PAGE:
NMA Conference attendees participated in a number of sessions on COM (computer output microform). The speakers generally forecast continued viability for the medium throughout the eighties.
Other forms of storage such as optical disk, magnetic memory in chip or board form and magnetic disk can provide faster access than COM, but they are also far more expensive per megabyte of storage.
Probably the most critical area to examine when comparing COM to other technologies is that of data base size. CON is most appropriate for small data bases say the experts. A large number of CON applications fall into the range of four to six megabytes of data or less, and 90 percent of all COM data bases contain less than 200 megabytes (approximately 100 microfiches).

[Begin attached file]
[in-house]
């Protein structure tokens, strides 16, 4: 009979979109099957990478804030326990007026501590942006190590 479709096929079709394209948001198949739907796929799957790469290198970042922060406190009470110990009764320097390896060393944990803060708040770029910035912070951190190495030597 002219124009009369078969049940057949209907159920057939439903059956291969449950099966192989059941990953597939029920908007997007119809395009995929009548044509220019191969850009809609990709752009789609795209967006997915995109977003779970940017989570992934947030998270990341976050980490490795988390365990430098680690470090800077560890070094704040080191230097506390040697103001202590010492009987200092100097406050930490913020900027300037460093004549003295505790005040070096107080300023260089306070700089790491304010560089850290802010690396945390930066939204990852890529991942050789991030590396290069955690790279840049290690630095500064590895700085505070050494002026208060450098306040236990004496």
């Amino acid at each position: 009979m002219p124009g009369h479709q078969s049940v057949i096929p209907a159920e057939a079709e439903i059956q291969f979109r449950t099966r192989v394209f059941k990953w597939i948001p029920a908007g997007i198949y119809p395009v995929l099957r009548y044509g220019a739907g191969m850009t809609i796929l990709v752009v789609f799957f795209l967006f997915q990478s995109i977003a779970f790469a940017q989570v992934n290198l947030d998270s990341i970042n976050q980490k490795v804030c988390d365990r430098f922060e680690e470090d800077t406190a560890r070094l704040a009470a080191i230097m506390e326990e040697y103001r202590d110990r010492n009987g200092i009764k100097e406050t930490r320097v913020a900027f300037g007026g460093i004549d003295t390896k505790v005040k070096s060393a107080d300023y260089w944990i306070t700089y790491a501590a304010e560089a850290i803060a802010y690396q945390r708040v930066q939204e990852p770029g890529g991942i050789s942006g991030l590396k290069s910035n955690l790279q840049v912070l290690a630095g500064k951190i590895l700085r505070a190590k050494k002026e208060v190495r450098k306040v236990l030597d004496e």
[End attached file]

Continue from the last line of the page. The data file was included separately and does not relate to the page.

Handling ease is a factor which mitigates against the creation of very large fiche files. Fiche Tiles become difficult to use when there are several hundred fiches. Microfilm is not the answer because hardware costs rise dramatically when a single file requires more than one microfilm reader.
COM is a good choice when cost is an important consideration. The cost per megabyte of COM has been estimated to be 65 cents as compared with $20 for magnetic tape storage. It would be prohibitively expensive to put a 30 or 40 megabyte database on an optical disk, or some alternative emerging electronic medium, due to the cost of creation, duplication and storage. By 1983 the cost per megabyte for optical disk storage is expected to be $80 but this picture may change dramatically by the mid 1980s.